AUSTRALIAN scientists say there is now "striking evidence" of extensive southward migration of tropical fish and declines in other species due to climate change, in a major ocean report card.
Compiled by more than 80 of Australia's leading marine experts for the government science body CSIRO, the snapshot of global warming's effects on the island continent's oceans warned of 'significant impacts'.
"Climate change is already happening; widespread physical changes include rapid warming of the southeast and increasing flow of the east Australia current," the report said.
"There is now striking evidence of extensive southward movements of tropical fish and plankton species in southeast Australia, declines in abundance of temperate species, and the first signs of the effect of ocean acidification on marine species with shells."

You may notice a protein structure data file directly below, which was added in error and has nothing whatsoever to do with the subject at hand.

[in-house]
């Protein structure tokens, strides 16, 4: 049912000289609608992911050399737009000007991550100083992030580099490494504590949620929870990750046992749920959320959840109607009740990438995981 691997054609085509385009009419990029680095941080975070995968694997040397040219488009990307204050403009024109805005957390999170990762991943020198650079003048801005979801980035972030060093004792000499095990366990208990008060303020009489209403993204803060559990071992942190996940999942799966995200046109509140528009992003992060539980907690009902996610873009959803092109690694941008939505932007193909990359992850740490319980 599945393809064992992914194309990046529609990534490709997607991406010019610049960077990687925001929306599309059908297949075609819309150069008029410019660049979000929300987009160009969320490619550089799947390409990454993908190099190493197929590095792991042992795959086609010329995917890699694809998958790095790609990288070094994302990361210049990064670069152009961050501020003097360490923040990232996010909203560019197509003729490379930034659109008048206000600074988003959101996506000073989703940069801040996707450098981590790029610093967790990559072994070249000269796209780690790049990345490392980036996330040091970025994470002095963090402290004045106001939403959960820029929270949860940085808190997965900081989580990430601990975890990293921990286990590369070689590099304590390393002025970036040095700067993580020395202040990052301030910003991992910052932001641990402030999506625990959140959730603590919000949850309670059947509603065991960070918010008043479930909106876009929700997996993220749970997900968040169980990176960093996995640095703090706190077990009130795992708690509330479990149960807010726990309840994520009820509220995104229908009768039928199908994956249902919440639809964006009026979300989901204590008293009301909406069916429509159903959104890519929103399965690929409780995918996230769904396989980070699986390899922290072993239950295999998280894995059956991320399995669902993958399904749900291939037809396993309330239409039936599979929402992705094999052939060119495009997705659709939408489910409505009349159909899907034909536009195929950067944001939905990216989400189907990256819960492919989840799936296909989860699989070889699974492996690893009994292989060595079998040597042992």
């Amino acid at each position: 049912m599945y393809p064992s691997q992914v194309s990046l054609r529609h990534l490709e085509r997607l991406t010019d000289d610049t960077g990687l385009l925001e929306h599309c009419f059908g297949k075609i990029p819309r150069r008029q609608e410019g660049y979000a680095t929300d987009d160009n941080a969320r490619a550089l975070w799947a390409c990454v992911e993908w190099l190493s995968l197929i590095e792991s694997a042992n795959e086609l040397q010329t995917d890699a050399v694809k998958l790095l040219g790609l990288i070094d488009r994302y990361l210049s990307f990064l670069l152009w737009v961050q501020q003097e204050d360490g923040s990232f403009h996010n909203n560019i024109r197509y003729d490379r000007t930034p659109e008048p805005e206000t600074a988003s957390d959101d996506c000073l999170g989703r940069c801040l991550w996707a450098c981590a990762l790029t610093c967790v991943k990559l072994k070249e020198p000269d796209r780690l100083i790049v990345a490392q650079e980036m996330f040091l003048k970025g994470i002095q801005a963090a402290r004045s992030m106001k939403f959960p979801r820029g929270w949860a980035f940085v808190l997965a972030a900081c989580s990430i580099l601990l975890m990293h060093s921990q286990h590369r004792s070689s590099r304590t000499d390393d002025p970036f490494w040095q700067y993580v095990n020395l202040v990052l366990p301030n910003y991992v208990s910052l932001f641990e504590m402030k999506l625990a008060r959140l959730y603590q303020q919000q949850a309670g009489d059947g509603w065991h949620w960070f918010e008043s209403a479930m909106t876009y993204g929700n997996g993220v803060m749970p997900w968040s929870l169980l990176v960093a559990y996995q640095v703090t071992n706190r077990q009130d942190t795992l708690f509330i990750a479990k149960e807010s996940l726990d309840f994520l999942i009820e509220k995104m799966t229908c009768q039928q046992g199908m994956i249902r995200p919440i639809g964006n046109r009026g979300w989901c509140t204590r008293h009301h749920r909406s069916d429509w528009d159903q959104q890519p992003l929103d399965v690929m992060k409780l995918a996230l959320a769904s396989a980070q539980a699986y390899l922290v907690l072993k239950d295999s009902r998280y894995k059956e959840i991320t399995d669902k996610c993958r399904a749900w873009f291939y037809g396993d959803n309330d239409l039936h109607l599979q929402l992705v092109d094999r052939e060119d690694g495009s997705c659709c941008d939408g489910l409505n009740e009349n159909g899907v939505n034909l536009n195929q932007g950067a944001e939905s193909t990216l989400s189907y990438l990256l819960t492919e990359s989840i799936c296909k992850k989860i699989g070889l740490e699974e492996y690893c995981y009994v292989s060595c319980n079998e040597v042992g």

The report described southeast Australia as a 'global warming hotspot', with the contraction south and strengthening of southern hemisphere winds causing the eastern current to become more intense and also warmer.
"A range of species including plankton, fish and invertebrates are now found further south because of the enhanced transport of larvae and juveniles in the stronger current and the high rate of regional warming," it said.
Sea snakes were declining and warmer beaches were changing turtle breeding habits and seabird and marine mammal feeding and mating, it added.